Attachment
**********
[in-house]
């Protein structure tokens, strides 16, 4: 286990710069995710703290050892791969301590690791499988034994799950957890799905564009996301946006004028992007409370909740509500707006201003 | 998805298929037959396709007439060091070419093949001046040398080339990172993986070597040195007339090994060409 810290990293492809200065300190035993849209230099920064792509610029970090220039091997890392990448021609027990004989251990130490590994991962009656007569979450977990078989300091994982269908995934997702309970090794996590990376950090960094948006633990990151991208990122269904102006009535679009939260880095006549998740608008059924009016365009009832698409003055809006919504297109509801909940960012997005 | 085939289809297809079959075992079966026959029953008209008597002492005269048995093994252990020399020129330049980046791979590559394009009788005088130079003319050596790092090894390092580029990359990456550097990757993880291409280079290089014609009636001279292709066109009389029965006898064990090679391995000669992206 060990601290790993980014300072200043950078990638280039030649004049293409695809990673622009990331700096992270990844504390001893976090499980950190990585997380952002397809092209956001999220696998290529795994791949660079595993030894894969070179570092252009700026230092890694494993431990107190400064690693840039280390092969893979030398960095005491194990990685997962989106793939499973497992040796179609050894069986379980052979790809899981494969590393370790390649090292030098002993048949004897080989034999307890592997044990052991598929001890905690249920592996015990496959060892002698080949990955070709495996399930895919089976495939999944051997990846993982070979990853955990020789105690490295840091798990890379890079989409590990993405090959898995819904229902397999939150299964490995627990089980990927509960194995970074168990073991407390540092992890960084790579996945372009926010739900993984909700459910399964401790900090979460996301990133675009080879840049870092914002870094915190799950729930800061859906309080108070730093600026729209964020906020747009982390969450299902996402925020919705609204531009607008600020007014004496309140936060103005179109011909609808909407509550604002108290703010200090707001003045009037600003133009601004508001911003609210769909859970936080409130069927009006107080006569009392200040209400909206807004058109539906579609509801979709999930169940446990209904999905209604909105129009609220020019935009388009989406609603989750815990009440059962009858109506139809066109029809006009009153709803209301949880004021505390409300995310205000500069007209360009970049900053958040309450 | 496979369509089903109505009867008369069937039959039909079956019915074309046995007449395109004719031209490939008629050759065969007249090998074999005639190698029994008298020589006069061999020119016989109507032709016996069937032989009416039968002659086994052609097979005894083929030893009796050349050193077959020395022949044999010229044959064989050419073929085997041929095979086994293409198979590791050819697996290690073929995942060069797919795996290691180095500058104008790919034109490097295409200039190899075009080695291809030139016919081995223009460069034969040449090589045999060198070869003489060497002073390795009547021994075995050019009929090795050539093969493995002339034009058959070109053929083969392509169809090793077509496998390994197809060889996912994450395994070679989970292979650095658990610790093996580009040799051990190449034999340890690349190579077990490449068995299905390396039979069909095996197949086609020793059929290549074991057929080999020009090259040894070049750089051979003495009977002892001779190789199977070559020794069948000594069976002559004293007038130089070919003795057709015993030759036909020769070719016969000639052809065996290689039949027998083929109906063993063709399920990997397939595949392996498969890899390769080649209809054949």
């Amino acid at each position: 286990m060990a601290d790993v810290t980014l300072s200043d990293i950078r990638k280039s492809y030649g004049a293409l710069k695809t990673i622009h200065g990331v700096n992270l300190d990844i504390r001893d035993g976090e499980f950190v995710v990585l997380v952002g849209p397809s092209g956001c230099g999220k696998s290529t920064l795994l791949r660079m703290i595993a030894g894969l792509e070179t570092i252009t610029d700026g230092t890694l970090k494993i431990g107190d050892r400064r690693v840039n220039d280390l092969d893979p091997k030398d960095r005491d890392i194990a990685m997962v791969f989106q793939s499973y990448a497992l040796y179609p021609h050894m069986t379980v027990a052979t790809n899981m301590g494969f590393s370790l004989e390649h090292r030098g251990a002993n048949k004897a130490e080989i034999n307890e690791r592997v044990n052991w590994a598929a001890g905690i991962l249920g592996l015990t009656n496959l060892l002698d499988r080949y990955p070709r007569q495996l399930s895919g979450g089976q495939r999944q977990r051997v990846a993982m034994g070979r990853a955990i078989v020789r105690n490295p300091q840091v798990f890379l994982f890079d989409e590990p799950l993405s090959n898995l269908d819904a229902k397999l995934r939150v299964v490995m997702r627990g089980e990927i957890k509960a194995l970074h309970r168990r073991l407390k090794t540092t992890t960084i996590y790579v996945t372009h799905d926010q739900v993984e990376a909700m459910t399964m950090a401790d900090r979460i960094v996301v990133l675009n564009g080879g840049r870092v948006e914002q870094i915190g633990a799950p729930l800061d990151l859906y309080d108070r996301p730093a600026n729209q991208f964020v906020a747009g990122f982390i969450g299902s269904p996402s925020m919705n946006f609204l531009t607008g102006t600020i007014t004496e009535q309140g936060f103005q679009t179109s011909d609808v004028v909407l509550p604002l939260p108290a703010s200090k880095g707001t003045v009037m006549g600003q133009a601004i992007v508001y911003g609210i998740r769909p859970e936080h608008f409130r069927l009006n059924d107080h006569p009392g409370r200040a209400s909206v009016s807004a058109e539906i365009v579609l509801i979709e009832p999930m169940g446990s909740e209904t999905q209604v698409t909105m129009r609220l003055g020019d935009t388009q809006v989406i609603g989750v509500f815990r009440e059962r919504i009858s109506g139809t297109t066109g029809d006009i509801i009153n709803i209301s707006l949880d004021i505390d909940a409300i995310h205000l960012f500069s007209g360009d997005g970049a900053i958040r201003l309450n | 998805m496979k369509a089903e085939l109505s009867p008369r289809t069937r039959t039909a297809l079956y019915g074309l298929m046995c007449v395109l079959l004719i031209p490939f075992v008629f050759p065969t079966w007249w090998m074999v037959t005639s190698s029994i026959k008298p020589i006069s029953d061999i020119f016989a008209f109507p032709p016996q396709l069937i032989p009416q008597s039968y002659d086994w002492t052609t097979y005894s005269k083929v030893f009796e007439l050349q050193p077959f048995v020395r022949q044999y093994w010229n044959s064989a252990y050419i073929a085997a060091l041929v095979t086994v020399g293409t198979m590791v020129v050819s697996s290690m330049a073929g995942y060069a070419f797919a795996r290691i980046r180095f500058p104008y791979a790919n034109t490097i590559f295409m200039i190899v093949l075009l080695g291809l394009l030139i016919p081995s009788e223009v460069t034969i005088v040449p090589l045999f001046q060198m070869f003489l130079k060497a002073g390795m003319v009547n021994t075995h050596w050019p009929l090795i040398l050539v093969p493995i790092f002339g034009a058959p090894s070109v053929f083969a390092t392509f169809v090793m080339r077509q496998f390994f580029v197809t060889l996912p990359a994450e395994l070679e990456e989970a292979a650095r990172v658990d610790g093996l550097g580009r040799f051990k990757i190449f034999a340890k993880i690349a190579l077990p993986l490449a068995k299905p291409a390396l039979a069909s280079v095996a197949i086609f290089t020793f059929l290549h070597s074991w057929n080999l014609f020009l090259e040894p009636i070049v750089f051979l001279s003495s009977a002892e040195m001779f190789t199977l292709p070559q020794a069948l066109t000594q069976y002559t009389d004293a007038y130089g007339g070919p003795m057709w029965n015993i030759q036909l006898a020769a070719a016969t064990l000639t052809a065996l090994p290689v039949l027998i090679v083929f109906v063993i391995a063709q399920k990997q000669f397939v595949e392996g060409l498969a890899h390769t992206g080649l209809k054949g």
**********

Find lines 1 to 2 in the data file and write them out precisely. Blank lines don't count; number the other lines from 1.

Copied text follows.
[in-house]
């Protein structure tokens, strides 16, 4: 286990710069995710703290050892791969301590690791499988034994799950957890799905564009996301946006004028992007409370909740509500707006201003 | 998805298929037959396709007439060091070419093949001046040398080339990172993986070597040195007339090994060409 810290990293492809200065300190035993849209230099920064792509610029970090220039091997890392990448021609027990004989251990130490590994991962009656007569979450977990078989300091994982269908995934997702309970090794996590990376950090960094948006633990990151991208990122269904102006009535679009939260880095006549998740608008059924009016365009009832698409003055809006919504297109509801909940960012997005 | 085939289809297809079959075992079966026959029953008209008597002492005269048995093994252990020399020129330049980046791979590559394009009788005088130079003319050596790092090894390092580029990359990456550097990757993880291409280079290089014609009636001279292709066109009389029965006898064990090679391995000669992206 060990601290790993980014300072200043950078990638280039030649004049293409695809990673622009990331700096992270990844504390001893976090499980950190990585997380952002397809092209956001999220696998290529795994791949660079595993030894894969070179570092252009700026230092890694494993431990107190400064690693840039280390092969893979030398960095005491194990990685997962989106793939499973497992040796179609050894069986379980052979790809899981494969590393370790390649090292030098002993048949004897080989034999307890592997044990052991598929001890905690249920592996015990496959060892002698080949990955070709495996399930895919089976495939999944051997990846993982070979990853955990020789105690490295840091798990890379890079989409590990993405090959898995819904229902397999939150299964490995627990089980990927509960194995970074168990073991407390540092992890960084790579996945372009926010739900993984909700459910399964401790900090979460996301990133675009080879840049870092914002870094915190799950729930800061859906309080108070730093600026729209964020906020747009982390969450299902996402925020919705609204531009607008600020007014004496309140936060103005179109011909609808909407509550604002108290703010200090707001003045009037600003133009601004508001911003609210769909859970936080409130069927009006107080006569009392200040209400909206807004058109539906579609509801979709999930169940446990209904999905209604909105129009609220020019935009388009989406609603989750815990009440059962009858109506139809066109029809006009009153709803209301949880004021505390409300995310205000500069007209360009970049900053958040309450 | 496979369509089903109505009867008369069937039959039909079956019915074309046995007449395109004719031209490939008629050759065969007249090998074999005639190698029994008298020589006069061999020119016989109507032709016996069937032989009416039968002659086994052609097979005894083929030893009796050349050193077959020395022949044999010229044959064989050419073929085997041929095979086994293409198979590791050819697996290690073929995942060069797919795996290691180095500058104008790919034109490097295409200039190899075009080695291809030139016919081995223009460069034969040449090589045999060198070869003489060497002073390795009547021994075995050019009929090795050539093969493995002339034009058959070109053929083969392509169809090793077509496998390994197809060889996912994450395994070679989970292979650095658990610790093996580009040799051990190449034999340890690349190579077990490449068995299905390396039979069909095996197949086609020793059929290549074991057929080999020009090259040894070049750089051979003495009977002892001779190789199977070559020794069948000594069976002559004293007038130089070919003795057709015993030759036909020769070719016969000639052809065996290689039949027998083929109906063993063709399920990997397939595949392996498969890899390769080649209809054949």